Kibo Helps Early Elementary Students Learn Coding And Robotics
When it comes to the value of teaching robotics at an early age theres’ no doubt about it, the early you can get a student engaged with coding and robotics, the better. Companies like Kinder Lab Robotics and Root Robotic are teaching kids not only about cool new robots and how things work but they’re learning problem solving, coding and programming concepts that extend well beyond their latest STEM/STEAM class.
KinderLab Robotics, born out of a university project at Tufts, emerged from the need to make Dr. Marina Umaschi Bers’ on new technologies for young children more widely available. KinderLab Robotics was born when Dr. Bers and a friend of hers in the robotics industry, Mitch Rosenberg decided to create a robotics kit for younger children. That robotics kit goes by the name Kibo.
With Kibo kids assemble the robot themselves with colorful wheels, bases, parts and coding blocks. Kids than use a barcode scanner built into Kibo to program him. He can draw, move around, carry things and more. With Kibo there’s really no wrong way to program him, kids just might need to change the program to do make it do what they want it to do. That speaks to the foundational core of coding.
Kinderlab Robotics is constantly upgrading their offerings for students and teachers. Recently they added a marker extension kit that has turned Kibo into quite the artists. On the curriculum and teacher side Kinderlab released four new curriculum guides earlier this year. The guides include:
Showtime with KIBO!: With the KIBO Sound Record/Playback Module, students record their own voice and KIBO plays back their recording to give their robot sound. This Showtime with KIBO! Guide provides curriculum where students can create bilingual translating robots; use their robots as a tour guide to show off their favorite cities; and perform a variety show incorporating song, dance, and more.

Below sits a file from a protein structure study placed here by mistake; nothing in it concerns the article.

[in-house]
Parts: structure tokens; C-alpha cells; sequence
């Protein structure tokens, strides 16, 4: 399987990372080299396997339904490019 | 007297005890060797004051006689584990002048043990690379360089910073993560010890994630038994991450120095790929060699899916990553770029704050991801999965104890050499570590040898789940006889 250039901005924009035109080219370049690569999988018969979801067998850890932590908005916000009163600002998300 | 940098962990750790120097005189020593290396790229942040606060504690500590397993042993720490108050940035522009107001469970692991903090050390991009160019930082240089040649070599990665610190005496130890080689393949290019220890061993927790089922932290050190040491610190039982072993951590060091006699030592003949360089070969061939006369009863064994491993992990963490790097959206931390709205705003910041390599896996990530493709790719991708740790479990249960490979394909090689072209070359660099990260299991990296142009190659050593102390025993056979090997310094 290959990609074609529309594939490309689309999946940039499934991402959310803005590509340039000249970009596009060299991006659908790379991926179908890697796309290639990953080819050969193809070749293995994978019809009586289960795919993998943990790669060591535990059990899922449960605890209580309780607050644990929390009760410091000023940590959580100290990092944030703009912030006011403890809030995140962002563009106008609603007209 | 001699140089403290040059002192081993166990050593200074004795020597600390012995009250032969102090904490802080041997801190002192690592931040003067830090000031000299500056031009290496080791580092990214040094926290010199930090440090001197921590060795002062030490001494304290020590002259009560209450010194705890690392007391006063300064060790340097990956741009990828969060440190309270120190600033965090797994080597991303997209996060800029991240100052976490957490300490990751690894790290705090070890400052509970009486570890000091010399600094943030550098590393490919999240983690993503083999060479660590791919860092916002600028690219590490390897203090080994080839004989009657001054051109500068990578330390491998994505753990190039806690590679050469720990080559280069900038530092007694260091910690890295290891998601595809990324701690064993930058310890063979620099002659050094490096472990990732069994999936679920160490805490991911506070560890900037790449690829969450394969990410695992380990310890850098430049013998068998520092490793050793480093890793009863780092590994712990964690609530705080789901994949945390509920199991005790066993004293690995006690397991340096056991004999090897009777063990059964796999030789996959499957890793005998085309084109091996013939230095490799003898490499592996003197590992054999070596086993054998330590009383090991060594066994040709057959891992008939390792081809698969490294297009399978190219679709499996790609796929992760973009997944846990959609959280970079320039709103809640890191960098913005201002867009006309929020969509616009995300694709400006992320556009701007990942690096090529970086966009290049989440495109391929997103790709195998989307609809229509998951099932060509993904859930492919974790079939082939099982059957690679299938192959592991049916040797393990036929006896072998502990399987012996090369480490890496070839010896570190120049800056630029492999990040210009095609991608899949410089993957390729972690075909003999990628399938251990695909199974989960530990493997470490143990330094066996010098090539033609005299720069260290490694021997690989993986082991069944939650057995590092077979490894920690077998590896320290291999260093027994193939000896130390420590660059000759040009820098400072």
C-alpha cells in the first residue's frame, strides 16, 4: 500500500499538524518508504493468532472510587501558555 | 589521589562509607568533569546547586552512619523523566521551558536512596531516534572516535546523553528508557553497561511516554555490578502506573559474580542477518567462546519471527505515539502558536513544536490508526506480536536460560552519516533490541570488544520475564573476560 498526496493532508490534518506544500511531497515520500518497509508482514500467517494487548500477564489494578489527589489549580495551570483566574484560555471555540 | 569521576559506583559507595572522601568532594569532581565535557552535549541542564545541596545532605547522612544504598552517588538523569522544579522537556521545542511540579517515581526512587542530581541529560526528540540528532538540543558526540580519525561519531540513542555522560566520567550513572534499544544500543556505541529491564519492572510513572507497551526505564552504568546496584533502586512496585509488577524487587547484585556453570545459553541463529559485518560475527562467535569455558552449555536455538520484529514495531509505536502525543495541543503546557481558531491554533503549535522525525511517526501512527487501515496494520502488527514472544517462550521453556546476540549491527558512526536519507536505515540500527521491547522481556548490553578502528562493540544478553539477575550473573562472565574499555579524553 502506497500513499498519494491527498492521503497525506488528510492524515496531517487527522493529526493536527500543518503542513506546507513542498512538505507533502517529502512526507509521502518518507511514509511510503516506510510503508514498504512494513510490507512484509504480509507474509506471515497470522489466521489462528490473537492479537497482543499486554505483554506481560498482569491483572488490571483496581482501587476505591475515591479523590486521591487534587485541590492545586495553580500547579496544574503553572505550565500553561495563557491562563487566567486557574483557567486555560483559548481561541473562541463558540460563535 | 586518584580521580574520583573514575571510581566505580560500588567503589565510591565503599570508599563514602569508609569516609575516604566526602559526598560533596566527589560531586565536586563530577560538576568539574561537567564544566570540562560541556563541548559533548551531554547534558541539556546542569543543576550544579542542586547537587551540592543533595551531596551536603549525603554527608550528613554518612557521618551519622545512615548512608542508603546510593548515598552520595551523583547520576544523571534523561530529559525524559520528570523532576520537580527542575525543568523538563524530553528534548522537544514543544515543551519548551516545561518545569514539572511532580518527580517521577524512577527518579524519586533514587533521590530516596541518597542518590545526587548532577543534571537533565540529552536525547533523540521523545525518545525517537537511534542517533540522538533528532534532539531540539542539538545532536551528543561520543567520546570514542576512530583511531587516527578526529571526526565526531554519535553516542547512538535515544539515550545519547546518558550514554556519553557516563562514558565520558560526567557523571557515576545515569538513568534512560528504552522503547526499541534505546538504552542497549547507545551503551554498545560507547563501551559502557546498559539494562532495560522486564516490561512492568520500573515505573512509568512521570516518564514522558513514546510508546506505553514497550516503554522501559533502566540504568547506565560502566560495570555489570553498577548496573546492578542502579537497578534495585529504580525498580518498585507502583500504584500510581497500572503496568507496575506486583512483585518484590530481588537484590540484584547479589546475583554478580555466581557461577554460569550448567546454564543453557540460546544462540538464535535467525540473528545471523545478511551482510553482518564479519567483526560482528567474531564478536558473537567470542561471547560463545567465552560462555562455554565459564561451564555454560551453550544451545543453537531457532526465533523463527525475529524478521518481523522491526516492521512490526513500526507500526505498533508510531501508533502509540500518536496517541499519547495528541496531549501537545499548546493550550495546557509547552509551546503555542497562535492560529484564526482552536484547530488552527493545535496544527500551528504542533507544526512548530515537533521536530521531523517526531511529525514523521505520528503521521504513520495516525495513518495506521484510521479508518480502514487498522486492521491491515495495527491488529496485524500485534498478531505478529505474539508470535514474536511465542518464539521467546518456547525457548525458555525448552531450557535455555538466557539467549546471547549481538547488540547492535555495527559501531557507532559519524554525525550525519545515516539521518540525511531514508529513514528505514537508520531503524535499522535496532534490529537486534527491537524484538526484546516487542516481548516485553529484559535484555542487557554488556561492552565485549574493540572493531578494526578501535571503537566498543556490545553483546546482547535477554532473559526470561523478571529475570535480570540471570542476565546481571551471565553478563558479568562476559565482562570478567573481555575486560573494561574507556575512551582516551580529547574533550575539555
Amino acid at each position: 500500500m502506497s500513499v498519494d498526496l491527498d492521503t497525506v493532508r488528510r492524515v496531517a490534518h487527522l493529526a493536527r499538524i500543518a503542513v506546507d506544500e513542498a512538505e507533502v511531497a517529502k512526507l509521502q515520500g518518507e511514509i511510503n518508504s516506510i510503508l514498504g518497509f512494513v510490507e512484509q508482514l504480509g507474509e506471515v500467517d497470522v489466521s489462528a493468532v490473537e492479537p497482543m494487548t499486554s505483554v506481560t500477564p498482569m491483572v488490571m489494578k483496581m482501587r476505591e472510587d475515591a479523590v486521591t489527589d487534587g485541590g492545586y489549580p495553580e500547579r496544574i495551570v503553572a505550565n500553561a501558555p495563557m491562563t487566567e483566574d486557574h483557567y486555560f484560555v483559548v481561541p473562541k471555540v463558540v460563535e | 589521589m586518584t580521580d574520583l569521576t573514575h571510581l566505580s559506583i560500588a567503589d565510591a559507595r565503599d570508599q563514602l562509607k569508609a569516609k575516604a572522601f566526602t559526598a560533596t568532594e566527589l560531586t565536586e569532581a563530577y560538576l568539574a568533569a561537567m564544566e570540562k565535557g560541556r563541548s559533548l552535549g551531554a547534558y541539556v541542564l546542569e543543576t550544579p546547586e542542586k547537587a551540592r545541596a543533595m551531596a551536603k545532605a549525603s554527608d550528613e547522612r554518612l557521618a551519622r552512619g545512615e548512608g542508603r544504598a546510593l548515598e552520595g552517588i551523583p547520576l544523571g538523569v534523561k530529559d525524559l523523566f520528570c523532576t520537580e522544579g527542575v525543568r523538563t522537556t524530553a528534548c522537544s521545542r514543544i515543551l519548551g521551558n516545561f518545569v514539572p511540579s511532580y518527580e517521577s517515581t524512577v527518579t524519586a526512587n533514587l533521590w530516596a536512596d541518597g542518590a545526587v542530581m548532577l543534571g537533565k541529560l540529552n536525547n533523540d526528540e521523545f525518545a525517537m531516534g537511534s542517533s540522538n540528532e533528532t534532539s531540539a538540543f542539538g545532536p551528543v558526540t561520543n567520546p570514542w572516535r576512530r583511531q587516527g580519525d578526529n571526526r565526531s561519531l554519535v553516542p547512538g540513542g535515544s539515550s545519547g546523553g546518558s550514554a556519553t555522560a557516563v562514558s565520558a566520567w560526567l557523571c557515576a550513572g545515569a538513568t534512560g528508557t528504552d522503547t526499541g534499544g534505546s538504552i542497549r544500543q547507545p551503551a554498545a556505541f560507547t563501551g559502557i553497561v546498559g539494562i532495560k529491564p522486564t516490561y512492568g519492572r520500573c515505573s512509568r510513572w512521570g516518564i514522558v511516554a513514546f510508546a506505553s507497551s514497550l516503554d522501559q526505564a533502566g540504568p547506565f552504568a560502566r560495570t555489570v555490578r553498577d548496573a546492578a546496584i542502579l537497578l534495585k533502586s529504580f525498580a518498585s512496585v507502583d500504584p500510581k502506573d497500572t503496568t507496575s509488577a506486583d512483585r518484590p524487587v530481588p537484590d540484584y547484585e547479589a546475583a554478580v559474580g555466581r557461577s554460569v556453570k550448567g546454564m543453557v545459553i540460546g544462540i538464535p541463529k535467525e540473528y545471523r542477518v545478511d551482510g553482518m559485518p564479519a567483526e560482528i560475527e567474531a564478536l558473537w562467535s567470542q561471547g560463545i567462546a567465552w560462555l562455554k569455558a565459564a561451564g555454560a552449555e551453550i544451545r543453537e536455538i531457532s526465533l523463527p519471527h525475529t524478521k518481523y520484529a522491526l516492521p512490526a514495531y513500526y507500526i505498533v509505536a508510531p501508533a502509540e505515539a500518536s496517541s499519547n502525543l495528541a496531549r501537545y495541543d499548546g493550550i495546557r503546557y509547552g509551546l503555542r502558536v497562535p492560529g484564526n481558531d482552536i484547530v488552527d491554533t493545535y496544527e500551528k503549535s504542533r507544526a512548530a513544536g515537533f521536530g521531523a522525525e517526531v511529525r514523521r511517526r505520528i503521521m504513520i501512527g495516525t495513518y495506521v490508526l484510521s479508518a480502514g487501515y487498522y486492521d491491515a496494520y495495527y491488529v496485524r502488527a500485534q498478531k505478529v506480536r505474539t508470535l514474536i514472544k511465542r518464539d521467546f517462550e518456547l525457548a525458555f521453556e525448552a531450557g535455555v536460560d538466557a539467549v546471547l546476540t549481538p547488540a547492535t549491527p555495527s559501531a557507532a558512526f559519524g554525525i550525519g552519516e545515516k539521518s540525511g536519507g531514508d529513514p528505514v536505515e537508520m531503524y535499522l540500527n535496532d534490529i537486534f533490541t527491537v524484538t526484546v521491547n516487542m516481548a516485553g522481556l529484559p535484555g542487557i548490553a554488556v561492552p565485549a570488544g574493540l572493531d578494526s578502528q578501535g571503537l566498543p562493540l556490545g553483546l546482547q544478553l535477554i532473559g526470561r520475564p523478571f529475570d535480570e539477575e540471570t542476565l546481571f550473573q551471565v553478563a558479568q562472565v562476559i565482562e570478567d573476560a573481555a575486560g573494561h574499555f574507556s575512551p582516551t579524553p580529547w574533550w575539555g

Make Learning Visible!: The KIBO Marker Extension Set enables KIBO to draw as it moves, based on the child’s programming sequence. The Make Learning Visible! Guide delves into engineering, mathematics, literacy, and art. Curriculum examples include programming KIBO to draw shapes and letters, create abstract artworks, and estimate distances by measuring the lines KIBO draws as it explores a cardboard town.
Build it Better!: With the KIBO Building Brick Extension Set, students can build onto their KIBO by using the world’s most popular building bricks, including LEGO®. The Build it Better! Guide provides engineering and architecture ideas for students to use LEGO-compatible building bricks. They can create and program robotic pets, build dream houses, and invent their own solutions to problems in favorite storybooks.
Express Yourself!: The KIBO Expression Module supports a variety of literacy activities and allows children to transform KIBO with drawings, flags, and other decorations. The Express Yourself! Guide provides art, literacy, and social studies ideas and activities. Students can create interactive book reports using the whiteboard, explore other countries and decorate their flags for a robotic world parade, and create interactive self-portraits.
This year at ISTE 2018 in Chicago, June 24-28th you can check out Kibo, all of the extension kits and curriculum guides at booth #1590 and find out more online at kinderlabrobotics.com
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